MRI of pelvic floor dysfunction: review.

Department of Diagnostic Radiology, Singapore General Hospital, Outram Rd., Singapore 169608, Republic of Singapore.
American Journal of Roentgenology (Impact Factor: 2.9). 12/2008; 191(6 Suppl):S45-53. DOI: 10.2214/AJR.07.7096
Source: PubMed

ABSTRACT OBJECTIVE: The purpose of this article is to review the anatomy and etiology of pelvic floor weakness in women and to discuss the role of MRI in the assessment of female pelvic floor dysfunction. CONCLUSION: In women with pelvic floor weakness, pelvic MRI, with its superior soft-tissue contrast resolution, allows direct visualization of the pelvic organs and their supportive structures in a single noninvasive examination. By providing useful and valuable information on the extent and severity of pelvic organ prolapse, MRI plays a valuable role in preoperative planning of complex cases.

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    ABSTRACT: The objective of this study is to compare levator hiatus measurements between pelvic magnetic resonance imaging (MRI) and pelvic ultrasound (US) imaging modalities.
    Female pelvic medicine & reconstructive surgery. 07/2014; 20(4):216-221.
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    ABSTRACT: Introduction Pelvic floor dysfunction and prolapse affect about 50% of women past middle age. Failure to recognize the complex set of pelvic floor defects in individuals leads to most postsurgical failures. Diagnosis and grading of pelvic floor dysfunction is primarily done by physical examination. Imaging does not have yet an established role in the investigation of prolapse, yet it is expected to play a role in preoperative planning identifying soft tissue abnormalities which will help avoiding recurrence. Aim of the work This is a prospective study targeted at defining the role of MRI in assessment of pelvic floor prolapse in females. Methods Dynamic and static MRI was performed in 40 female patients complaining of pelvic organ prolapse and/or stress urinary incontinence or fecal incontinence. Full history was taken and clinical examination performed and findings compared with MRI results. Results Good concordance was found between dynamic MRI and clinical examination in all three compartments, it was 82.5% in the anterior compartment, 80% in the posterior compartment, 85% in enteroceles and 65.0% in the middle compartment. Conclusion Dynamic MRI is expected to be a promising imaging tool and to play a larger role in the preoperative planning of pelvic organ prolapse in the near future.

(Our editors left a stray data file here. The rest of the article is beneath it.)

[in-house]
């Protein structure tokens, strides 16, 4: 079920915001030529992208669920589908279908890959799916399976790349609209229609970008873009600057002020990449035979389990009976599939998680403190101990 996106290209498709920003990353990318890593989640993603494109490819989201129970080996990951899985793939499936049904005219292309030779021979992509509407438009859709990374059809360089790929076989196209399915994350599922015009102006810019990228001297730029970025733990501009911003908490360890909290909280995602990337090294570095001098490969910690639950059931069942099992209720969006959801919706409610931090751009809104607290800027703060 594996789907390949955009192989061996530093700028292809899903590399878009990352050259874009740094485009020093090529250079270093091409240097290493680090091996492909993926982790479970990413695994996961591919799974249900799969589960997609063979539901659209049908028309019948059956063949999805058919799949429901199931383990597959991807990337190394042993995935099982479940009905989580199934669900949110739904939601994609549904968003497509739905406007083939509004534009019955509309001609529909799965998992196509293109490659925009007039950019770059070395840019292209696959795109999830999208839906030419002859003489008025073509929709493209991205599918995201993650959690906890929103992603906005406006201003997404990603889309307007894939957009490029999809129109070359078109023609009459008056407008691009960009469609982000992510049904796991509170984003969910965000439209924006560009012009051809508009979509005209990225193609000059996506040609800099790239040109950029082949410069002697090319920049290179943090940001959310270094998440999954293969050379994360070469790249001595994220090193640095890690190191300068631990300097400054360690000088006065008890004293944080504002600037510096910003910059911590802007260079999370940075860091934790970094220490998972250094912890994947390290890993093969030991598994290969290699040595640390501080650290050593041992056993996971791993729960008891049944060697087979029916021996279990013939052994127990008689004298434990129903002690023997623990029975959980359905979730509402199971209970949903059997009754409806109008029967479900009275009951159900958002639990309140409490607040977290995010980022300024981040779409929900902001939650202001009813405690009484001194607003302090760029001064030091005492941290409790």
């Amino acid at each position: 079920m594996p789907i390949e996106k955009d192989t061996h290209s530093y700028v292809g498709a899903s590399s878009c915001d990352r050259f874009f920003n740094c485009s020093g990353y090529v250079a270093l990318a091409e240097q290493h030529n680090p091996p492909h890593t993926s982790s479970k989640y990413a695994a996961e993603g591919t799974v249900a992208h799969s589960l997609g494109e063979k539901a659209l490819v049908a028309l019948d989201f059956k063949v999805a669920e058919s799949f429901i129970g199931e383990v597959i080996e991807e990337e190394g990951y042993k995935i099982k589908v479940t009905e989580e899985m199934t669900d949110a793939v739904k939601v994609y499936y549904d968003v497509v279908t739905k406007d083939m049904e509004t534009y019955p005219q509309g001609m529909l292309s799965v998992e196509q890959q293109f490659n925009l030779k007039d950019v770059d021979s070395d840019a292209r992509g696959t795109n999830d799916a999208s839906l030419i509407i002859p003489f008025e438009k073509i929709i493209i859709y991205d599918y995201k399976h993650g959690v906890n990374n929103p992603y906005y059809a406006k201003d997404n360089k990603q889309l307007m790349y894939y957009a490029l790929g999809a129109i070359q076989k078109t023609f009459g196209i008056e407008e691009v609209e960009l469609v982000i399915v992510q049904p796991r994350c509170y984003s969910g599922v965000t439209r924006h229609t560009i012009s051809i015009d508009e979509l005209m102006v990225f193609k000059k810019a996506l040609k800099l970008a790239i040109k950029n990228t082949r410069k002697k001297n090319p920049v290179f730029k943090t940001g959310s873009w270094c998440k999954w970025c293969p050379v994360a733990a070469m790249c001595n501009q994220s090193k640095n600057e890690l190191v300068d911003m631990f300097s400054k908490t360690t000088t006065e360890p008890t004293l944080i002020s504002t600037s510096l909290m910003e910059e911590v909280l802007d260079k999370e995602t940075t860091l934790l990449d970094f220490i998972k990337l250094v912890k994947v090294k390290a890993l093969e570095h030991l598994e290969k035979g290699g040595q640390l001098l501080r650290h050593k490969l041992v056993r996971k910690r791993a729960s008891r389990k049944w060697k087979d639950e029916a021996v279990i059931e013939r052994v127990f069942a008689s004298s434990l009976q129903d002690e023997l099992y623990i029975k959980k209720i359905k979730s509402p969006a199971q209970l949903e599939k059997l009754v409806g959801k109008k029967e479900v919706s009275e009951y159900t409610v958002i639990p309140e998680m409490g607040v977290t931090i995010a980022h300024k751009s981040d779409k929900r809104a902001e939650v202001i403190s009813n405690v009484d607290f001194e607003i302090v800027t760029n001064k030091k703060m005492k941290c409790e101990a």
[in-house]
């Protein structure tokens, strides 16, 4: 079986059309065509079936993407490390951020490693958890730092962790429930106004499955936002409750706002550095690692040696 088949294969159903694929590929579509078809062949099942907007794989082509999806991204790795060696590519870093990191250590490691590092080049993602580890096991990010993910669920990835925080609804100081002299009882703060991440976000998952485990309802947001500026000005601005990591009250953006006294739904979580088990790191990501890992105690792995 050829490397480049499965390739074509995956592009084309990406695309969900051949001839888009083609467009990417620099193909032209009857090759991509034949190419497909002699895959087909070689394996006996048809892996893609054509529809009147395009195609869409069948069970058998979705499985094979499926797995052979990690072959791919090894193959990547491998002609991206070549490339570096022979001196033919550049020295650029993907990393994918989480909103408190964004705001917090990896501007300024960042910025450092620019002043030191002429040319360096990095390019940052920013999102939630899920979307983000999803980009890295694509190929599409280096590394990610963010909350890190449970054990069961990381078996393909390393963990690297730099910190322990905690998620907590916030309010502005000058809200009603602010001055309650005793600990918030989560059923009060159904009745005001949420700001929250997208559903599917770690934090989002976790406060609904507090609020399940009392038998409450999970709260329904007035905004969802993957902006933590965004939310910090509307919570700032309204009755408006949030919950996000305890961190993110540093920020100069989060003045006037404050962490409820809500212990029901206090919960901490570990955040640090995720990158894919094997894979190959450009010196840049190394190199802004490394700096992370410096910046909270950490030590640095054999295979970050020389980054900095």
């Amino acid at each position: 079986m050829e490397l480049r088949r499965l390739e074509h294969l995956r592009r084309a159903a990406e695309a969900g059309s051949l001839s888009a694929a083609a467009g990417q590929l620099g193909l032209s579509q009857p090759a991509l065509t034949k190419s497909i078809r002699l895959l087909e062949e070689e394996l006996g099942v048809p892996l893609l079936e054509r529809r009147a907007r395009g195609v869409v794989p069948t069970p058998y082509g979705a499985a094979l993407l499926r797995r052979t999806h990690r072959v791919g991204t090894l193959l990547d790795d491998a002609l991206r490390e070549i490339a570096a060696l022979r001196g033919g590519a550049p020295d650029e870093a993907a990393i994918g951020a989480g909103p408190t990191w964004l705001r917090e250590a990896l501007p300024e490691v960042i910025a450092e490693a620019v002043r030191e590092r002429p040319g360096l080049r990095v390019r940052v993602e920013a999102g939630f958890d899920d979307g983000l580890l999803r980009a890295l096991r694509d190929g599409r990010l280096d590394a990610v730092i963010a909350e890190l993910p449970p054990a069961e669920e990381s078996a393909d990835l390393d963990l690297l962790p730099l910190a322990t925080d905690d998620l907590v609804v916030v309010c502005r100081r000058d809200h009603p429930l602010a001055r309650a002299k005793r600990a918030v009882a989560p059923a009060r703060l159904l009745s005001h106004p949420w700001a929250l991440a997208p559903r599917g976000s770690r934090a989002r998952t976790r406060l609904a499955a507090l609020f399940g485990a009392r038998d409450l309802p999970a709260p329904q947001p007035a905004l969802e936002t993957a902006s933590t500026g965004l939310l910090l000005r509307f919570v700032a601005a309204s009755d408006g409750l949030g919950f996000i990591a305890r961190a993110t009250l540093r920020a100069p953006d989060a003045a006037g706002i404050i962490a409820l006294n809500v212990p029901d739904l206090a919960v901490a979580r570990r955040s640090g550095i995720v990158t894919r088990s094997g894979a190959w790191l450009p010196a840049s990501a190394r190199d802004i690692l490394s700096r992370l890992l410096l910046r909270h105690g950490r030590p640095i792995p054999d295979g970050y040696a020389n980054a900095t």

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    ABSTRACT: This study describes a technique to quantify muscle fascicle directions in the levator ani (LA) and tests the null hypothesis that the in vivo fascicle directions for each LA subdivision subtend the same parasagittal angle relative to a horizontal reference axis. Visible muscle fascicle direction in the each of the three LA muscle subdivisions, the pubovisceral (PVM; synonymous with pubococcygeal), puborectal (PRM), and iliococcygeal (ICM) muscles, as well as the external anal sphincter (EAS), were measured on 3-T sagittal MRI images in a convenience sample of 14 healthy women in whom muscle fascicles were visible. Mean ± standard deviation (SD) angle values relative to the horizontal were calculated for each muscle subdivision. Repeated measures ANOVA and post-hoc paired t tests were used to compare muscle groups. Pubovisceral muscle fiber inclination was 41 ± 8.0°, PRM was -19 ± 10.1°, ICM was 33 ± 8.8°, and EAS was -43 ± 6.4°. These fascicle directions were statistically different (p < 0.001). Pairwise comparisons among levator subdivisions showed angle differences of 60° between PVM and PRM, and 52° between ICM and PRM. An 84° difference existed between PVM and EAS. The smallest angle difference between levator divisions was between PVM and ICM 8°. The difference between PRM and EAS was 24°. All pairwise comparisons were significant (p < 0.001). The null hypothesis that muscle fascicle inclinations are similar in the three subdivisions of the levator ani and the external anal sphincter was rejected. The largest difference in levator subdivision inclination, 60°, was found between the PVM and PRM.
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